The stranger went into the cabin with a small duffle bag he took from the back seat, then he return three more times for larger duffle bags from the trunk, which were clearly heavy given that the man grunted in effort every time he had to pick one up out of the trunk, which he then dragged into the cabin. Once the third and last of the large bags was in the cabin and the stranger did not return from inside, Tommy set about his business.

He inspected the car quickly, finding it odd that there was no sign of impact from where the stranger hit Madame Lupescu. Must be tough tin, this car, he thought. He pried open the hood of the car and was hit by a few juddering bolts of electricity from two sharp prongs that shot up from the engine and lodged themselves into his chest. He had little time to experience the jolt as he blacked out.

When he came to he was being given water from a cup by the stranger. With a start which nearly knocked the cup out of the man’s hand he jumped to his feet and slowly back away, eyes wide. He couldn’t understand what was happening. The stranger was smiling! Tommy had just tried to sabotage his car and the man was just smiling… after giving him freakin’ water for crying out loud!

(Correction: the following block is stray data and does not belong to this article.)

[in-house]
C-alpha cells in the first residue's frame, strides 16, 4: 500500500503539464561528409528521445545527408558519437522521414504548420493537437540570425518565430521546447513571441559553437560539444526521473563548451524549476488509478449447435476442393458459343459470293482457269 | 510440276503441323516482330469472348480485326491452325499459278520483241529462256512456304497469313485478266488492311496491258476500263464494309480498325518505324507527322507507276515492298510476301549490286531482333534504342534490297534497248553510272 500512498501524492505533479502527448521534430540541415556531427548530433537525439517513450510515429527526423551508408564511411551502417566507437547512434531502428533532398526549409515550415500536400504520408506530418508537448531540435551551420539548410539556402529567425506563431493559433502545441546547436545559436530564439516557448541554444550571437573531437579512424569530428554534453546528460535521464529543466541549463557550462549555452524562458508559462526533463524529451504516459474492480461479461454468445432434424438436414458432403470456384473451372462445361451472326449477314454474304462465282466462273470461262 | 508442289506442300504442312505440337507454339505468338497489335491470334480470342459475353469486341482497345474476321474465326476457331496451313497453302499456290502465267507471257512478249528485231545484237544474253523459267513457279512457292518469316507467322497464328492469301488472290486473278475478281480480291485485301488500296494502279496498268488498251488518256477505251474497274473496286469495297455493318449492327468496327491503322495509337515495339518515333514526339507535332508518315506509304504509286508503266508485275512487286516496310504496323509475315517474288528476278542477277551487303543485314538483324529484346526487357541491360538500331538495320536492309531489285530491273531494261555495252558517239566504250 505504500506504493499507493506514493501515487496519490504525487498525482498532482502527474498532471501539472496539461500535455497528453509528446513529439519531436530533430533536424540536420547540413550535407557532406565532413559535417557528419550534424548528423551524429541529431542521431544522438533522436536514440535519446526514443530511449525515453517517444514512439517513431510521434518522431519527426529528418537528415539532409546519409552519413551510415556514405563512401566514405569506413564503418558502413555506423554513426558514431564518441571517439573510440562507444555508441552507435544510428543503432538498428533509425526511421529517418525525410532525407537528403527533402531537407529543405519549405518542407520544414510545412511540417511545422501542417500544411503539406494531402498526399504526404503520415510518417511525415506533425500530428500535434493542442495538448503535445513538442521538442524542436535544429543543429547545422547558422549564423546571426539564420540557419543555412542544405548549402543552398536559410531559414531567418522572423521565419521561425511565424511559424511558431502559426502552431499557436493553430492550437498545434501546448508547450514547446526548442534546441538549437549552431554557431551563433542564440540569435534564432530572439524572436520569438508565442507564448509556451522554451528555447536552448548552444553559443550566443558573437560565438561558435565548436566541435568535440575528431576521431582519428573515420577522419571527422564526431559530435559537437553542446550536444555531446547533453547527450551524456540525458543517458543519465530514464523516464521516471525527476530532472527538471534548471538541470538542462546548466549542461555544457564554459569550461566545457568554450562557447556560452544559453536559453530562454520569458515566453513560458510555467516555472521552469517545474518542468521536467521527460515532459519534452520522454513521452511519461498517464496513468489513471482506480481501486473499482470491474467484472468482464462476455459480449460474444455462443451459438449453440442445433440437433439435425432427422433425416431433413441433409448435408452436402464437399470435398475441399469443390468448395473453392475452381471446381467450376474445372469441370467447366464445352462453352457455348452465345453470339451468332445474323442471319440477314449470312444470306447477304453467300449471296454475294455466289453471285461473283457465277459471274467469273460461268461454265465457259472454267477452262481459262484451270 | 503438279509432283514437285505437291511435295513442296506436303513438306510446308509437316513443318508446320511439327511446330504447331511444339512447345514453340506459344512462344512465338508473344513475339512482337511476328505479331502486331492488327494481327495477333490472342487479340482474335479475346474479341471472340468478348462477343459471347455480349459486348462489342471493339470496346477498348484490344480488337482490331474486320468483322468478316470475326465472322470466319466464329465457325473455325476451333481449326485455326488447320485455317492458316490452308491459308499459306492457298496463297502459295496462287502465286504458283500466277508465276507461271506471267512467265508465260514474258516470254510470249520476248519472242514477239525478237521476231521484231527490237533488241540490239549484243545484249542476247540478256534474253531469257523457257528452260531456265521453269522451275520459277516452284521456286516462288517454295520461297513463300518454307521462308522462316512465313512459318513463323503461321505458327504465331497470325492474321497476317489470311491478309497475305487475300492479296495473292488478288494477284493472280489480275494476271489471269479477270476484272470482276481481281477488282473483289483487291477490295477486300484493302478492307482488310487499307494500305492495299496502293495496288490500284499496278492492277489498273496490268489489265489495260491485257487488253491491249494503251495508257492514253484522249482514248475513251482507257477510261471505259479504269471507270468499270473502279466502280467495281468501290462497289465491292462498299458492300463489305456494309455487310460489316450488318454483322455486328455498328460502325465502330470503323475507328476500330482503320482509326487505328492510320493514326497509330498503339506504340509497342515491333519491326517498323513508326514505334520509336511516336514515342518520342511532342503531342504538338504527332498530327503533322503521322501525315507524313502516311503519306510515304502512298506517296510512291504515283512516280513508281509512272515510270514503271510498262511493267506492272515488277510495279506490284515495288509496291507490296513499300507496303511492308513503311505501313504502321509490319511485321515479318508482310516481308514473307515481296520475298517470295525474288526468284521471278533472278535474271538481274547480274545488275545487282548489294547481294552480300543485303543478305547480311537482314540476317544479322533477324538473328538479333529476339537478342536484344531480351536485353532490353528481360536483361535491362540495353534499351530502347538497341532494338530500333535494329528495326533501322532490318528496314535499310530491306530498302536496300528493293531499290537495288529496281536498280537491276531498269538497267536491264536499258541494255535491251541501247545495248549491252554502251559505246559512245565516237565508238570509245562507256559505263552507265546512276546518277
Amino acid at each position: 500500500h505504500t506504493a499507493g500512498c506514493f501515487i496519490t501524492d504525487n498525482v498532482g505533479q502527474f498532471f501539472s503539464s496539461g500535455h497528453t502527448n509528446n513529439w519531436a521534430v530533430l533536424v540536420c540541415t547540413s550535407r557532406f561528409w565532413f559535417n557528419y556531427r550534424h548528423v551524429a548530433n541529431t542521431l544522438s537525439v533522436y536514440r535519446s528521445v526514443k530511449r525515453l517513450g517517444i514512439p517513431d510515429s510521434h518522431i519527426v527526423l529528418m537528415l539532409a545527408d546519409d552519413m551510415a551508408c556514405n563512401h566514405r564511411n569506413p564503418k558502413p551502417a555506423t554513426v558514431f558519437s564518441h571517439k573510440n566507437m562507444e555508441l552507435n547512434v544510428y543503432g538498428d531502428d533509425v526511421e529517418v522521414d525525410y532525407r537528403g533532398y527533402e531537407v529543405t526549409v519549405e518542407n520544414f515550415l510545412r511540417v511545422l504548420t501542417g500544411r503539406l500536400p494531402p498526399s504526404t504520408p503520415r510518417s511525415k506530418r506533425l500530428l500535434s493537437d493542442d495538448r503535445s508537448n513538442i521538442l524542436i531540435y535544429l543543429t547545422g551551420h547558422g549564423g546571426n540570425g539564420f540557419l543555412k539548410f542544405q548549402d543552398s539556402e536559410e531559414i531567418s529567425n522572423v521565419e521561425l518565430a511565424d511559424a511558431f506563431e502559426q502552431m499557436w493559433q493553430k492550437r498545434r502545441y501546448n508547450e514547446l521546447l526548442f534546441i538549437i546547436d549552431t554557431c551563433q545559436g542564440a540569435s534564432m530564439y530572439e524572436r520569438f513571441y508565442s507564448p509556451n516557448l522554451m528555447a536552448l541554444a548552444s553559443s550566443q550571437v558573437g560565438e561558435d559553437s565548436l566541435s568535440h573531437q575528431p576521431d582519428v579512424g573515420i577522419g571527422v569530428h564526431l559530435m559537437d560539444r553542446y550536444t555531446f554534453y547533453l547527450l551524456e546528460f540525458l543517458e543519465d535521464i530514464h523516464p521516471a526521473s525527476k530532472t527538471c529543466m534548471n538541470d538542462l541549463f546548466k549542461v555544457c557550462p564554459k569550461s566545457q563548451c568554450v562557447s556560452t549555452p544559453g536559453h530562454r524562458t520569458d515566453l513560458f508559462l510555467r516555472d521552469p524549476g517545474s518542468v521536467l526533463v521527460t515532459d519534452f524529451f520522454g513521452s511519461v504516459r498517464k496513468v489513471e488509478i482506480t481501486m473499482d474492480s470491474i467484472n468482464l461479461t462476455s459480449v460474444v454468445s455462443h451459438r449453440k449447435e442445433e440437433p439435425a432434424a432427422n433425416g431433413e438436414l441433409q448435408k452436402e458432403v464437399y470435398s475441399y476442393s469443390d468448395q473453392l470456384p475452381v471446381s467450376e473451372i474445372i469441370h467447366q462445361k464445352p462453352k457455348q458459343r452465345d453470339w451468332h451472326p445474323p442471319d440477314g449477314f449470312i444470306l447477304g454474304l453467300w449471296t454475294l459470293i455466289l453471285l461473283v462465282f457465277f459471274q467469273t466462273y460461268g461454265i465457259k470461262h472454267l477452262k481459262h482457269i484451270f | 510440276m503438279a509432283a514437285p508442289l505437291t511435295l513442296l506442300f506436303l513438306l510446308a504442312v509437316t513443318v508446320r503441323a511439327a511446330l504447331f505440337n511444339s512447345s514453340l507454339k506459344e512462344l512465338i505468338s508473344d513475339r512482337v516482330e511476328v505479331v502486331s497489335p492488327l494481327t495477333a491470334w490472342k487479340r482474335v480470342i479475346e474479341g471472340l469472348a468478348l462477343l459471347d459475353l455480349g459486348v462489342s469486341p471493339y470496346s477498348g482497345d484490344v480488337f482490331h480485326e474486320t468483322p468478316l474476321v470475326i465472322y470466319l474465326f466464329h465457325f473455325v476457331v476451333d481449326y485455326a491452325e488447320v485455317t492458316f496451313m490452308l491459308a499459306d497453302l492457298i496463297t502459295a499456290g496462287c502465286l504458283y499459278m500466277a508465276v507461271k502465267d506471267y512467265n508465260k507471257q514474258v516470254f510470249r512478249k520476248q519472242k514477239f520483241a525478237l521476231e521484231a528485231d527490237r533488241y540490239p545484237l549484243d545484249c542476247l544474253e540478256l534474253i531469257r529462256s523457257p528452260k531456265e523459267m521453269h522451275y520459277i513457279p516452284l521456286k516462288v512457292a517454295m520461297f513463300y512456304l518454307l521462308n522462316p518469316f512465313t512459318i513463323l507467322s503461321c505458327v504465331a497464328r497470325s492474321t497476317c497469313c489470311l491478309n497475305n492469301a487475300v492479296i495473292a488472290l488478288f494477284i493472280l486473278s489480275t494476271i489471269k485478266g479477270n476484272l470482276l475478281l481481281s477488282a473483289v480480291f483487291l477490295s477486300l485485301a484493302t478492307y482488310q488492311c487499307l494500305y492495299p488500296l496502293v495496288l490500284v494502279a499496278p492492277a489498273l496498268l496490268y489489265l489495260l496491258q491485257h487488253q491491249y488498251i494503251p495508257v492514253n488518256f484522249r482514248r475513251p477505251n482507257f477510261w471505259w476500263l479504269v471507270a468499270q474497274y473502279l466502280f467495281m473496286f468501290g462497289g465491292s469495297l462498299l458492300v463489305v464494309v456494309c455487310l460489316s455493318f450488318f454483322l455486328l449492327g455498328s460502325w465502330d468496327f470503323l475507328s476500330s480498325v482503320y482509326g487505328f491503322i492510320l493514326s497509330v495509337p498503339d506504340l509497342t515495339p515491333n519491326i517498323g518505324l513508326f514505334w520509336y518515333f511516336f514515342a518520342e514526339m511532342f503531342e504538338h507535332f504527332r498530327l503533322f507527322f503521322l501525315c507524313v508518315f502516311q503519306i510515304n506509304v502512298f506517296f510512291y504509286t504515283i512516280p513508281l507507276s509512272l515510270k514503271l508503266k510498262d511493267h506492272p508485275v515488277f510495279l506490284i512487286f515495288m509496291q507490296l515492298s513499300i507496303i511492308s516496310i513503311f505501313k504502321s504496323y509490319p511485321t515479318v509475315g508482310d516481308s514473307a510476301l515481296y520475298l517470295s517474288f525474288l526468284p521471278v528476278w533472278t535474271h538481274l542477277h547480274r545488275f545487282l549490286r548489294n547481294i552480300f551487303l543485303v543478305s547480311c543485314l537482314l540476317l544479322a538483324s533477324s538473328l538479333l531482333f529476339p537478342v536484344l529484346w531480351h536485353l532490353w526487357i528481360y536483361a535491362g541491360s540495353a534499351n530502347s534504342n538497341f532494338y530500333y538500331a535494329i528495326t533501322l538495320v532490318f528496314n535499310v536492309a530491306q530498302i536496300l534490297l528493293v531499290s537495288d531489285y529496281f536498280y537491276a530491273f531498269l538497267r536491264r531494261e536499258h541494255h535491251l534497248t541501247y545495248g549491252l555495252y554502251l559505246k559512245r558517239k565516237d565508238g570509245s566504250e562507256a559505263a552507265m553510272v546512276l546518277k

He bolted. He couldn’t have done anything else at the moment. He wasn’t scheduled to kill anyone until after midnight, but, well, there was only the one person, right? He didn’t have to stick around. Surely one of the others would get him. Yeah, that’s right. Another of the crew would get him…

 

******************************************************************

 

Cooner was eager to get the party started, but he had nothing but bad feelings about this caper. First of all, he had only heard the footsteps of one person. One! And then there was all that dragging he’d heard, heavy stuff, like sacks or something, and no loud music or merrymaking of any sort! What sort of frat did these guys belong to?